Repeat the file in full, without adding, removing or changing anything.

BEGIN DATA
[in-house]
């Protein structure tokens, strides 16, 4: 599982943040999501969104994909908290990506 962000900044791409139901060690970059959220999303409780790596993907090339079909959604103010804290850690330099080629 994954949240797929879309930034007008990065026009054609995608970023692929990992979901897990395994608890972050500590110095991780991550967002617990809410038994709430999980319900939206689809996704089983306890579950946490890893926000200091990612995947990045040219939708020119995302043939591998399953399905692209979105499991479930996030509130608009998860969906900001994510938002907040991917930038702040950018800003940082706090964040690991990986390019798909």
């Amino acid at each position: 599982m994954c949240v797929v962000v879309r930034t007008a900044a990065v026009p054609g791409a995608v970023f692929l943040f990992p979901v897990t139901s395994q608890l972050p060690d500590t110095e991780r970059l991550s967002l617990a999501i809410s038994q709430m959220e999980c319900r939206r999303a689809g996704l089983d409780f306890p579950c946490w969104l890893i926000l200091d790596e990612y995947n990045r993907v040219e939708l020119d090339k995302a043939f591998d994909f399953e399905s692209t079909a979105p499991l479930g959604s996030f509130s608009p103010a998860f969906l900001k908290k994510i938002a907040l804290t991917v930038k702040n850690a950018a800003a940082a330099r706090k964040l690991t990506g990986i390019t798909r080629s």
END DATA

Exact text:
[in-house]
């Protein structure tokens, strides 16, 4: 599982943040999501969104994909908290990506 962000900044791409139901060690970059959220999303409780790596993907090339079909959604103010804290850690330099080629 994954949240797929879309930034007008990065026009054609995608970023692929990992979901897990395994608890972050500590110095991780991550967002617990809410038994709430999980319900939206689809996704089983306890579950946490890893926000200091990612995947990045040219939708020119995302043939591998399953399905692209979105499991479930996030509130608009998860969906900001994510938002907040991917930038702040950018800003940082706090964040690991990986390019798909």
């Amino acid at each position: 599982m994954c949240v797929v962000v879309r930034t007008a900044a990065v026009p054609g791409a995608v970023f692929l943040f990992p979901v897990t139901s395994q608890l972050p060690d500590t110095e991780r970059l991550s967002l617990a999501i809410s038994q709430m959220e999980c319900r939206r999303a689809g996704l089983d409780f306890p579950c946490w969104l890893i926000l200091d790596e990612y995947n990045r993907v040219e939708l020119d090339k995302a043939f591998d994909f399953e399905s692209t079909a979105p499991l479930g959604s996030f509130s608009p103010a998860f969906l900001k908290k994510i938002a907040l804290t991917v930038k702040n850690a950018a800003a940082a330099r706090k964040l690991t990506g990986i390019t798909r080629s």